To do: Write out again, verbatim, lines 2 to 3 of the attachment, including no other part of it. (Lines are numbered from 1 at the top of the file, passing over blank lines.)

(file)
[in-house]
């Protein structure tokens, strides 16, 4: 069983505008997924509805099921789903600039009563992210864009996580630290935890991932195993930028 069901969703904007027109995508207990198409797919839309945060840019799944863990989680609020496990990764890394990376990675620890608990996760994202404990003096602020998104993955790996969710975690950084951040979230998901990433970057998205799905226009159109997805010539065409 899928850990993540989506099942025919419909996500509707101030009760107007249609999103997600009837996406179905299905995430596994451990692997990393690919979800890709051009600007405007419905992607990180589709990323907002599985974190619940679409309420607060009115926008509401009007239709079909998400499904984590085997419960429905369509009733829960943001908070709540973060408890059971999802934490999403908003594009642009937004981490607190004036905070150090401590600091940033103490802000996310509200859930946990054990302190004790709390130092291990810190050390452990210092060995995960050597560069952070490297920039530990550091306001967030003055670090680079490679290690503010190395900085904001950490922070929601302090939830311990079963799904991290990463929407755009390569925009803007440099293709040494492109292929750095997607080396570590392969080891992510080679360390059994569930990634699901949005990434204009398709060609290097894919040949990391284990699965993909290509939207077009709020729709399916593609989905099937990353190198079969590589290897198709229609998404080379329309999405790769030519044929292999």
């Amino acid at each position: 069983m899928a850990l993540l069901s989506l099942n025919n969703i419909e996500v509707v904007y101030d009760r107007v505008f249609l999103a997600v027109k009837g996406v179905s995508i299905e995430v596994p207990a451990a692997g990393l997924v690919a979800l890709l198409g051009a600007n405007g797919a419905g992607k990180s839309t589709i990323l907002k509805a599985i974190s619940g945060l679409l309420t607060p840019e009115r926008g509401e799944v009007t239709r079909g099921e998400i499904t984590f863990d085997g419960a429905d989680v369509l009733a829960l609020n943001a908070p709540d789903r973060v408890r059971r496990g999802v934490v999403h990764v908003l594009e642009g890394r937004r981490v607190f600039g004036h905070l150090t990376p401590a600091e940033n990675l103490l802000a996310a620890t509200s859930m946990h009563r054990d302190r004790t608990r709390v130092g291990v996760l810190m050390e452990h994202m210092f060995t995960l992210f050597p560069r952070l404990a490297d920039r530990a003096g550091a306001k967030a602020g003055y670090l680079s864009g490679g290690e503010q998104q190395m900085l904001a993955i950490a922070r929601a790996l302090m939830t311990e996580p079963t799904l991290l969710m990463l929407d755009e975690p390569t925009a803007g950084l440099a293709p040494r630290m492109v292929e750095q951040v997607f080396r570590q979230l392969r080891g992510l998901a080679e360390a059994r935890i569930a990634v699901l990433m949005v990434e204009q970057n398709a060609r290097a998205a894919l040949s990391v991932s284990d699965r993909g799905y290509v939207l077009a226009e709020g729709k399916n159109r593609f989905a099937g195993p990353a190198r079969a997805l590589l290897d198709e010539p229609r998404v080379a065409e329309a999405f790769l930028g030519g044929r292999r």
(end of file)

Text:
């Protein structure tokens, strides 16, 4: 069983505008997924509805099921789903600039009563992210864009996580630290935890991932195993930028 069901969703904007027109995508207990198409797919839309945060840019799944863990989680609020496990990764890394990376990675620890608990996760994202404990003096602020998104993955790996969710975690950084951040979230998901990433970057998205799905226009159109997805010539065409 899928850990993540989506099942025919419909996500509707101030009760107007249609999103997600009837996406179905299905995430596994451990692997990393690919979800890709051009600007405007419905992607990180589709990323907002599985974190619940679409309420607060009115926008509401009007239709079909998400499904984590085997419960429905369509009733829960943001908070709540973060408890059971999802934490999403908003594009642009937004981490607190004036905070150090401590600091940033103490802000996310509200859930946990054990302190004790709390130092291990810190050390452990210092060995995960050597560069952070490297920039530990550091306001967030003055670090680079490679290690503010190395900085904001950490922070929601302090939830311990079963799904991290990463929407755009390569925009803007440099293709040494492109292929750095997607080396570590392969080891992510080679360390059994569930990634699901949005990434204009398709060609290097894919040949990391284990699965993909290509939207077009709020729709399916593609989905099937990353190198079969590589290897198709229609998404080379329309999405790769030519044929292999």
């Amino acid at each position: 069983m899928a850990l993540l069901s989506l099942n025919n969703i419909e996500v509707v904007y101030d009760r107007v505008f249609l999103a997600v027109k009837g996406v179905s995508i299905e995430v596994p207990a451990a692997g990393l997924v690919a979800l890709l198409g051009a600007n405007g797919a419905g992607k990180s839309t589709i990323l907002k509805a599985i974190s619940g945060l679409l309420t607060p840019e009115r926008g509401e799944v009007t239709r079909g099921e998400i499904t984590f863990d085997g419960a429905d989680v369509l009733a829960l609020n943001a908070p709540d789903r973060v408890r059971r496990g999802v934490v999403h990764v908003l594009e642009g890394r937004r981490v607190f600039g004036h905070l150090t990376p401590a600091e940033n990675l103490l802000a996310a620890t509200s859930m946990h009563r054990d302190r004790t608990r709390v130092g291990v996760l810190m050390e452990h994202m210092f060995t995960l992210f050597p560069r952070l404990a490297d920039r530990a003096g550091a306001k967030a602020g003055y670090l680079s864009g490679g290690e503010q998104q190395m900085l904001a993955i950490a922070r929601a790996l302090m939830t311990e996580p079963t799904l991290l969710m990463l929407d755009e975690p390569t925009a803007g950084l440099a293709p040494r630290m492109v292929e750095q951040v997607f080396r570590q979230l392969r080891g992510l998901a080679e360390a059994r935890i569930a990634v699901l990433m949005v990434e204009q970057n398709a060609r290097a998205a894919l040949s990391v991932s284990d699965r993909g799905y290509v939207l077009a226009e709020g729709k399916n159109r593609f989905a099937g195993p990353a190198r079969a997805l590589l290897d198709e010539p229609r998404v080379a065409e329309a999405f790769l930028g030519g044929r292999r």